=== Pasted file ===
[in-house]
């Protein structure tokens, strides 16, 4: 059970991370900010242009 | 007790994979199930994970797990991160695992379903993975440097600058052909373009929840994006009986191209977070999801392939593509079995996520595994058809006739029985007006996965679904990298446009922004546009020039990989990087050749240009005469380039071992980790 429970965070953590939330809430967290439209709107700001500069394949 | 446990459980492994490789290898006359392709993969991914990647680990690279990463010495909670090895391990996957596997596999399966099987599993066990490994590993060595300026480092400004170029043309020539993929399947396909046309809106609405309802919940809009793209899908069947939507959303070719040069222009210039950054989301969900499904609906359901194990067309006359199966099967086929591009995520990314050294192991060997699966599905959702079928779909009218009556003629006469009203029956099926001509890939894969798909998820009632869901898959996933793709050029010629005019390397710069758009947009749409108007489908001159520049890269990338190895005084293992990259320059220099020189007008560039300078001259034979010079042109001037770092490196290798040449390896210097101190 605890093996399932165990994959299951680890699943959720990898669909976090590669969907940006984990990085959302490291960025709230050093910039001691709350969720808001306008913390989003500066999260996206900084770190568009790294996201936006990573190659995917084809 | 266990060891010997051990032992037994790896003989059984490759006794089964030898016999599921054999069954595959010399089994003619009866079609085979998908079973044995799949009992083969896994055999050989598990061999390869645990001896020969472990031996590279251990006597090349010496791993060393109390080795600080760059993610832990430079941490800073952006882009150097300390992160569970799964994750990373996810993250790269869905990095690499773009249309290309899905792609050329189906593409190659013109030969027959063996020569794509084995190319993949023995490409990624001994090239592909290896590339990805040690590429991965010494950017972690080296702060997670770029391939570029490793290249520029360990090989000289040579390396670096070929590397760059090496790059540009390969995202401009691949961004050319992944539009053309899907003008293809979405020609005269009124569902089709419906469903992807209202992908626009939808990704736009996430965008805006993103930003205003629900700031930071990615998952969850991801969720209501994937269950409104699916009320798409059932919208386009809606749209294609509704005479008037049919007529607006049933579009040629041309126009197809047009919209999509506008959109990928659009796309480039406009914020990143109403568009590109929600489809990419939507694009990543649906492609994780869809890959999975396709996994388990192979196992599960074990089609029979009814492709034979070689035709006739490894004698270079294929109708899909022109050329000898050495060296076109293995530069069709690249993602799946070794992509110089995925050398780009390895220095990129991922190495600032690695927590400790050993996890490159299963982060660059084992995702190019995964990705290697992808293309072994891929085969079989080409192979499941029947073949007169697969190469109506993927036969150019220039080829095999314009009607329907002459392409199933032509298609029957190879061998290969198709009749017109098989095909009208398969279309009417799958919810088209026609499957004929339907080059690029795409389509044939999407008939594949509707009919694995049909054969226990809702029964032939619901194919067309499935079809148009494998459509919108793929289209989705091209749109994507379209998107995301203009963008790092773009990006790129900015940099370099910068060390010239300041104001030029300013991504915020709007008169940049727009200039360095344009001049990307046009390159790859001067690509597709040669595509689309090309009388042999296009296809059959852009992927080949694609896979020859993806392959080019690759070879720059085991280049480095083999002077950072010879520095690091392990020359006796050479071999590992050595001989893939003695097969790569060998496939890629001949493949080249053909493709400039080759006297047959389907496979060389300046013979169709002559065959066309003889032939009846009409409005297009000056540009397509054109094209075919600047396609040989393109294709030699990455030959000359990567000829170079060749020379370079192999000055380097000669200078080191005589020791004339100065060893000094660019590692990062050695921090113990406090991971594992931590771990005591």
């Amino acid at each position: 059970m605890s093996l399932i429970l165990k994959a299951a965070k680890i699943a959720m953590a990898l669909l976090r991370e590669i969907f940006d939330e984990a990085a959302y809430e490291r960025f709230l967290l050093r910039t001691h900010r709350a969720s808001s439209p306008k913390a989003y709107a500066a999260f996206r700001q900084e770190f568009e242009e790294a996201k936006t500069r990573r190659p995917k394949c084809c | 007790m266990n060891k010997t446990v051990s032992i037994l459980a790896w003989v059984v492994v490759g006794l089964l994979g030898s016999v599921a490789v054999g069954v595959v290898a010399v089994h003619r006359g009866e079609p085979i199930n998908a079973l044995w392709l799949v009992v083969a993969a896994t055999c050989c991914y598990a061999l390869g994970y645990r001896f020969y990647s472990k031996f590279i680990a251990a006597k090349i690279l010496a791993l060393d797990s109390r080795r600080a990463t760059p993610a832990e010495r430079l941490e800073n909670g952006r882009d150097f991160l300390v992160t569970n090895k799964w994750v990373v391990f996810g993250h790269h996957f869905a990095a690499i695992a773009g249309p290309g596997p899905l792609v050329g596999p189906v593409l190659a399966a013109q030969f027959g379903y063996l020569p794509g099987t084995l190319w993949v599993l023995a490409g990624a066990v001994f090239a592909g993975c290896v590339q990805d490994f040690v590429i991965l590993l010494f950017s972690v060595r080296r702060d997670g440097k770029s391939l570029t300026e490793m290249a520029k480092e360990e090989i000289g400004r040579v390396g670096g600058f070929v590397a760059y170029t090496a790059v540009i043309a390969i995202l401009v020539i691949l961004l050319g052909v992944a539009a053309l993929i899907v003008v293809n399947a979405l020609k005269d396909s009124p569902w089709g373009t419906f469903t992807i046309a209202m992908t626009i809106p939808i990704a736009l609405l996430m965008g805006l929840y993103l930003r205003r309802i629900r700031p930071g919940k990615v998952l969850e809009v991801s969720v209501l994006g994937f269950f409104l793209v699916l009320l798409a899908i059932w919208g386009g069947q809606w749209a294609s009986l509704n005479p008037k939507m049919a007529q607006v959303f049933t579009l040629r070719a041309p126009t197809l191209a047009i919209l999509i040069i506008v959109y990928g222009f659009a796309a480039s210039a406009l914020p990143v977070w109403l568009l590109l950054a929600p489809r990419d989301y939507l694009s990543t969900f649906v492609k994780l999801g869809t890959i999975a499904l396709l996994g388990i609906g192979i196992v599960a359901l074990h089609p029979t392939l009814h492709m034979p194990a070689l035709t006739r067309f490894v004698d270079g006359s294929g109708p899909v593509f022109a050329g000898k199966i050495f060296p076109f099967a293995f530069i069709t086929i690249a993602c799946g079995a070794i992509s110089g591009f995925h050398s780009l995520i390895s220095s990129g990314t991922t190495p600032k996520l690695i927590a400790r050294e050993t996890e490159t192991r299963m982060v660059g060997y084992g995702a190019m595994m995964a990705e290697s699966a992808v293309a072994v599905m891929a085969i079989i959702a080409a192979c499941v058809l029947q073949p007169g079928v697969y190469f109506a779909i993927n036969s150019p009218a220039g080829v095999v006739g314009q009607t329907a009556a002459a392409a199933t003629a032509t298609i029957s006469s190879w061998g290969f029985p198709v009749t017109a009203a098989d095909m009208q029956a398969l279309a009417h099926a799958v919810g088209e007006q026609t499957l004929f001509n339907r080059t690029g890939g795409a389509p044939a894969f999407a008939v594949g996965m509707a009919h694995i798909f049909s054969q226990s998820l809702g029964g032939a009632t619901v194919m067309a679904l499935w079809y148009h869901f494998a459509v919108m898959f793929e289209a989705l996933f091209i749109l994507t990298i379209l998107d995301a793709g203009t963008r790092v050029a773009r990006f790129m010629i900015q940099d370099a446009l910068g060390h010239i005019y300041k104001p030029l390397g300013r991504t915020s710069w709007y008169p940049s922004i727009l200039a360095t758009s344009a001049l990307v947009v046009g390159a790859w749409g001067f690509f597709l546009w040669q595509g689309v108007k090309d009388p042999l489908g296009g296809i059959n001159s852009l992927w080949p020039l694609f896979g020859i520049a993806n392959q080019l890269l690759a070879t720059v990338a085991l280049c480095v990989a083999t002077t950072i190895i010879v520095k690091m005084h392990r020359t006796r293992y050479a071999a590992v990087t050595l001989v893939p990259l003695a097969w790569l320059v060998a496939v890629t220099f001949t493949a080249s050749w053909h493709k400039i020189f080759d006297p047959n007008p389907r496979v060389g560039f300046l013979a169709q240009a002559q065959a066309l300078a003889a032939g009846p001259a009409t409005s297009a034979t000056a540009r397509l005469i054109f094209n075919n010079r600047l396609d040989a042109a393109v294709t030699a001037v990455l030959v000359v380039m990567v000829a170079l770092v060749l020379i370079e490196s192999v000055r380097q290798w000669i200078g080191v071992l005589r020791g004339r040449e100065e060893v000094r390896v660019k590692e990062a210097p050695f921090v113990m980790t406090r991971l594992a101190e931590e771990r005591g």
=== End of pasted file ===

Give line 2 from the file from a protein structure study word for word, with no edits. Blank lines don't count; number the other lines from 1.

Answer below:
């Protein structure tokens, strides 16, 4: 059970991370900010242009 | 007790994979199930994970797990991160695992379903993975440097600058052909373009929840994006009986191209977070999801392939593509079995996520595994058809006739029985007006996965679904990298446009922004546009020039990989990087050749240009005469380039071992980790 429970965070953590939330809430967290439209709107700001500069394949 | 446990459980492994490789290898006359392709993969991914990647680990690279990463010495909670090895391990996957596997596999399966099987599993066990490994590993060595300026480092400004170029043309020539993929399947396909046309809106609405309802919940809009793209899908069947939507959303070719040069222009210039950054989301969900499904609906359901194990067309006359199966099967086929591009995520990314050294192991060997699966599905959702079928779909009218009556003629006469009203029956099926001509890939894969798909998820009632869901898959996933793709050029010629005019390397710069758009947009749409108007489908001159520049890269990338190895005084293992990259320059220099020189007008560039300078001259034979010079042109001037770092490196290798040449390896210097101190 605890093996399932165990994959299951680890699943959720990898669909976090590669969907940006984990990085959302490291960025709230050093910039001691709350969720808001306008913390989003500066999260996206900084770190568009790294996201936006990573190659995917084809 | 266990060891010997051990032992037994790896003989059984490759006794089964030898016999599921054999069954595959010399089994003619009866079609085979998908079973044995799949009992083969896994055999050989598990061999390869645990001896020969472990031996590279251990006597090349010496791993060393109390080795600080760059993610832990430079941490800073952006882009150097300390992160569970799964994750990373996810993250790269869905990095690499773009249309290309899905792609050329189906593409190659013109030969027959063996020569794509084995190319993949023995490409990624001994090239592909290896590339990805040690590429991965010494950017972690080296702060997670770029391939570029490793290249520029360990090989000289040579390396670096070929590397760059090496790059540009390969995202401009691949961004050319992944539009053309899907003008293809979405020609005269009124569902089709419906469903992807209202992908626009939808990704736009996430965008805006993103930003205003629900700031930071990615998952969850991801969720209501994937269950409104699916009320798409059932919208386009809606749209294609509704005479008037049919007529607006049933579009040629041309126009197809047009919209999509506008959109990928659009796309480039406009914020990143109403568009590109929600489809990419939507694009990543649906492609994780869809890959999975396709996994388990192979196992599960074990089609029979009814492709034979070689035709006739490894004698270079294929109708899909022109050329000898050495060296076109293995530069069709690249993602799946070794992509110089995925050398780009390895220095990129991922190495600032690695927590400790050993996890490159299963982060660059084992995702190019995964990705290697992808293309072994891929085969079989080409192979499941029947073949007169697969190469109506993927036969150019220039080829095999314009009607329907002459392409199933032509298609029957190879061998290969198709009749017109098989095909009208398969279309009417799958919810088209026609499957004929339907080059690029795409389509044939999407008939594949509707009919694995049909054969226990809702029964032939619901194919067309499935079809148009494998459509919108793929289209989705091209749109994507379209998107995301203009963008790092773009990006790129900015940099370099910068060390010239300041104001030029300013991504915020709007008169940049727009200039360095344009001049990307046009390159790859001067690509597709040669595509689309090309009388042999296009296809059959852009992927080949694609896979020859993806392959080019690759070879720059085991280049480095083999002077950072010879520095690091392990020359006796050479071999590992050595001989893939003695097969790569060998496939890629001949493949080249053909493709400039080759006297047959389907496979060389300046013979169709002559065959066309003889032939009846009409409005297009000056540009397509054109094209075919600047396609040989393109294709030699990455030959000359990567000829170079060749020379370079192999000055380097000669200078080191005589020791004339100065060893000094660019590692990062050695921090113990406090991971594992931590771990005591």